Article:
Aspen Ideas to Go Podcast

World-renowned economist Jeffrey Sachs is distressed about the political and social atmosphere in the United States. With advances in technology, he says we can choose to do the ultimate good or create unimaginable disaster. Why aren’t we ending poverty, transitioning to a low-carbon economy, and protecting the earth’s biodiversity? He believes it’s because smart policy decisions in Washington are being held up by special interests. In this episode, he talks to Steve Clemons, Washington editor-at-large for The Atlantic, about globalization, health care policy, and why the US needs a “ministry of planning.”

Tuesday, October 3, 2017 - 14:00

The “next economy,” or digital revolution, is restructuring every business, job, and sector of society. By 2055, it’s estimated that half of today’s work activities will be automated. Tim O’Reilly, founder and CEO of O’Reilly Media, says we should be harnessing technology, rather than fearing it, to grow jobs and increase economic activity. He speaks with Charles Duhigg, senior editor and columnist for The New York Times, about O’Reilly’s new book WTF?: What’s the Future and Why It’s Up to Us.

Tuesday, September 26, 2017 - 13:15

The tiny town of Norwich, Vermont, has likely produced more Olympians per capita than anywhere else in the United States. Over the past thirty years, the town of 3,000 has sent an athlete to almost every Winter Olympics. New York Times sports writer Karen Crouse traveled to Norwich to discover the town’s secret. Also in this episode, Major League Baseball Commissioner Rob Manfred discusses taking the professionalism out of youth sports, and creating a simpler, more informal atmosphere of play. Featuring onstage talks from the 2017 Project Play Summit, held by the Sports and Society Program at the Aspen Institute.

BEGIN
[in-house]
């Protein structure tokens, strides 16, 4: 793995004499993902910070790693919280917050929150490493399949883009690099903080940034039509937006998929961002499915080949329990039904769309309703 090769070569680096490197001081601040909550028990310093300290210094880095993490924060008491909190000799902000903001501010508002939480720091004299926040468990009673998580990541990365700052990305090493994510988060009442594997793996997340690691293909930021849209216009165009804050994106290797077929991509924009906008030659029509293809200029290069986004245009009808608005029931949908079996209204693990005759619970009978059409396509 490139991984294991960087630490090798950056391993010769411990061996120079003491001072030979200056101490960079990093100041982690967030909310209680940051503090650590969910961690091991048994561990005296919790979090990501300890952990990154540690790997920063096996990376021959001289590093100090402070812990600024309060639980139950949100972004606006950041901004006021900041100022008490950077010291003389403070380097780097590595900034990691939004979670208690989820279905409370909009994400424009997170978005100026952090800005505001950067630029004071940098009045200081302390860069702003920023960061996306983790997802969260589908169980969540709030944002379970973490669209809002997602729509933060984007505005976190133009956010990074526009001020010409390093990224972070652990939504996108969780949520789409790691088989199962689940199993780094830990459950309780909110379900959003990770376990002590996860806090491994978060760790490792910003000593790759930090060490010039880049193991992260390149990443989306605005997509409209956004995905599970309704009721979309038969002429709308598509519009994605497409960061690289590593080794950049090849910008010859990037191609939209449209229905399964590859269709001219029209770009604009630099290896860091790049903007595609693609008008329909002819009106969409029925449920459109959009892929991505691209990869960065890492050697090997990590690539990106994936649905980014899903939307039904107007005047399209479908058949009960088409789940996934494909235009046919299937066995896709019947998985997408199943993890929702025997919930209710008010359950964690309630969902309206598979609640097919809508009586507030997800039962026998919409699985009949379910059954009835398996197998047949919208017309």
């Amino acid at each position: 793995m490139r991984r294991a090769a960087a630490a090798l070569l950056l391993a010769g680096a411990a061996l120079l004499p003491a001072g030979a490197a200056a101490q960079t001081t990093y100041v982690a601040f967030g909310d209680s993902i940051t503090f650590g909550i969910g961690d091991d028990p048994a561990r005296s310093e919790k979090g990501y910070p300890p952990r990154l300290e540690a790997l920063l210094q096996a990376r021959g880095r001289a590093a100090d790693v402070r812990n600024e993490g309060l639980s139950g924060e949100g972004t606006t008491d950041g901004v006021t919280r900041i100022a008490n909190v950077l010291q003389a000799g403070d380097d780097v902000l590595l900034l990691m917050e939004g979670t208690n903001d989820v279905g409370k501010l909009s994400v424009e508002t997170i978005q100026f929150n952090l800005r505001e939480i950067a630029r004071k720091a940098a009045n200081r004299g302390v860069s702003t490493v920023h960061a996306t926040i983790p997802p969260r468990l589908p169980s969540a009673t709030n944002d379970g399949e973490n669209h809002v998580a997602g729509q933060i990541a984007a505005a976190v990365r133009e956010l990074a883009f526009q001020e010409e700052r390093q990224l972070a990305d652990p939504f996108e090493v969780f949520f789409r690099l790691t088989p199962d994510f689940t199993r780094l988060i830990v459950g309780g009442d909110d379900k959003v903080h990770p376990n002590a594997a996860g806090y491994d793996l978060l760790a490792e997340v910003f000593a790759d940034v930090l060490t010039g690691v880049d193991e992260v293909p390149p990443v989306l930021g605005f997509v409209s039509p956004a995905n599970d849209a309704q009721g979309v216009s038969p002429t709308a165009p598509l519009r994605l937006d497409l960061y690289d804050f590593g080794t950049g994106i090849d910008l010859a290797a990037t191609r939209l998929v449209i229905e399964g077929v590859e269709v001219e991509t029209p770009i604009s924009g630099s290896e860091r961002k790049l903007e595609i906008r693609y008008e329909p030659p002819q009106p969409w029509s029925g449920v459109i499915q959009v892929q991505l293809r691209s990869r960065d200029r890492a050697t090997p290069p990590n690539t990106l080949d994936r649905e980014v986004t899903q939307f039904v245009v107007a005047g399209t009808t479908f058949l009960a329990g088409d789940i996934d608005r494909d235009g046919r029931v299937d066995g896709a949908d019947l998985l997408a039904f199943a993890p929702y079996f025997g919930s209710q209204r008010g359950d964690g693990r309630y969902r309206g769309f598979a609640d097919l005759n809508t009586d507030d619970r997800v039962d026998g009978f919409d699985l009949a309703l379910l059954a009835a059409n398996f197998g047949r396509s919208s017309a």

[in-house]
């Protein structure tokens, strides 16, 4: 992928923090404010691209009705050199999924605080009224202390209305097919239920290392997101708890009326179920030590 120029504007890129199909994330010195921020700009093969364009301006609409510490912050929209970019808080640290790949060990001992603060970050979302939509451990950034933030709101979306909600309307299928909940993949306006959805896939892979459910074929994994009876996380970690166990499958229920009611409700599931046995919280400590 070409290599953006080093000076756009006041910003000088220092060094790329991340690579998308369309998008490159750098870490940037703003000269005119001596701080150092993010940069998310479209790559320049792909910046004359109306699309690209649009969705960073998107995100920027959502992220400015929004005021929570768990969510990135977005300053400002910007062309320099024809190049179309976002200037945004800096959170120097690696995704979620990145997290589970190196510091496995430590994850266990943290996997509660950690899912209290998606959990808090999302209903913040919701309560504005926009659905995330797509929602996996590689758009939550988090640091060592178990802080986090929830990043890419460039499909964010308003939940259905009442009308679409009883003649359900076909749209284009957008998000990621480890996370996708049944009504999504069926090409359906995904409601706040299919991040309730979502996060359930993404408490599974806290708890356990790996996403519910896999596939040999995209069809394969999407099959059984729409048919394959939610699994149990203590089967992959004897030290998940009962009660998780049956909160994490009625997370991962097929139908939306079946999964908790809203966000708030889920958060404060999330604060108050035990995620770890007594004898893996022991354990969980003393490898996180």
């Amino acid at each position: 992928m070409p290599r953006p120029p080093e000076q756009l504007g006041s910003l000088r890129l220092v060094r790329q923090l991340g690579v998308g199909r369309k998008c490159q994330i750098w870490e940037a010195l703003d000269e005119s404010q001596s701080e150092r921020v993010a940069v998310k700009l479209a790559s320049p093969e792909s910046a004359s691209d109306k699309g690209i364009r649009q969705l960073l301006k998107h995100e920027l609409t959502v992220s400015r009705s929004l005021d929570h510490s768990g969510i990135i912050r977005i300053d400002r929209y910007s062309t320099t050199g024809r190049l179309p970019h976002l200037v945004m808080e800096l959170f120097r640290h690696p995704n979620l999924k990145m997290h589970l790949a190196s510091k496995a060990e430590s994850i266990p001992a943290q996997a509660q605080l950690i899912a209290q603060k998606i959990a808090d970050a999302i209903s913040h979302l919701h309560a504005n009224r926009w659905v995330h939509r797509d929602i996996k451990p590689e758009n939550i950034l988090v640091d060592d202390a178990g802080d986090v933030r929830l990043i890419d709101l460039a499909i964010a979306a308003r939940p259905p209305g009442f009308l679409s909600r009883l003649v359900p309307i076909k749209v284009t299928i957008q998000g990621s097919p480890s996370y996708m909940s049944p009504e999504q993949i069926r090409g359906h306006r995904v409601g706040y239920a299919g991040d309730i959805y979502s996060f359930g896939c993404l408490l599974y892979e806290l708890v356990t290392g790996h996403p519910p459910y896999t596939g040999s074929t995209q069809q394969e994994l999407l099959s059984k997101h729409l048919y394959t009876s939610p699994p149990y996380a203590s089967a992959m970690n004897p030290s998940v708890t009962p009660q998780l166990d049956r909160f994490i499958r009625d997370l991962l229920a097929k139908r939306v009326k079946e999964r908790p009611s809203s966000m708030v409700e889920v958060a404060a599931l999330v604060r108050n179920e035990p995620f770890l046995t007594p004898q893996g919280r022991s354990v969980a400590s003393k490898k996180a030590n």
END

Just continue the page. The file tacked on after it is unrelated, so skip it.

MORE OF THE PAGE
Tuesday, September 19, 2017 - 11:30

As Latino Americans emerge as the majority minority and the new mainstream, representing 18 percent of the US population, questions are emerging about how Latinos fit into the national narrative. Latinos are revitalizing rural communities, starting businesses, and entering the workforce and educational system at record rates, yet they're often lost among the traditional storylines of race and identity. How is this population handling political pressures like the Wall, deportation, and President Trump's announcement that he's ending DACA? Featuring former Univision President Henry Cisneros, host of NPR’s “Latino USA” Maria Hinojosa, Janet Marguía, president and CEO of the National Council of La Raza, and Monica Lozano, chair of the Aspen Institute Latinos and Society Program.

Tuesday, September 12, 2017 - 13:45

What are the consequences of the United States backing out of the Paris Climate Agreement? In June, the Trump administration announced the move. In this episode, former Energy Secretary Ernest Moniz says exiting the Agreement is bad for science-based decision making, national and energy security, and innovation. However, he says, there’s one note of optimism: cities, states, and the business community are primed to keep the country on course to the low carbon future that we need. Moniz speaks with Susan Tierney, a senior advisor at Analysis Group.

Tuesday, September 5, 2017 - 18:15

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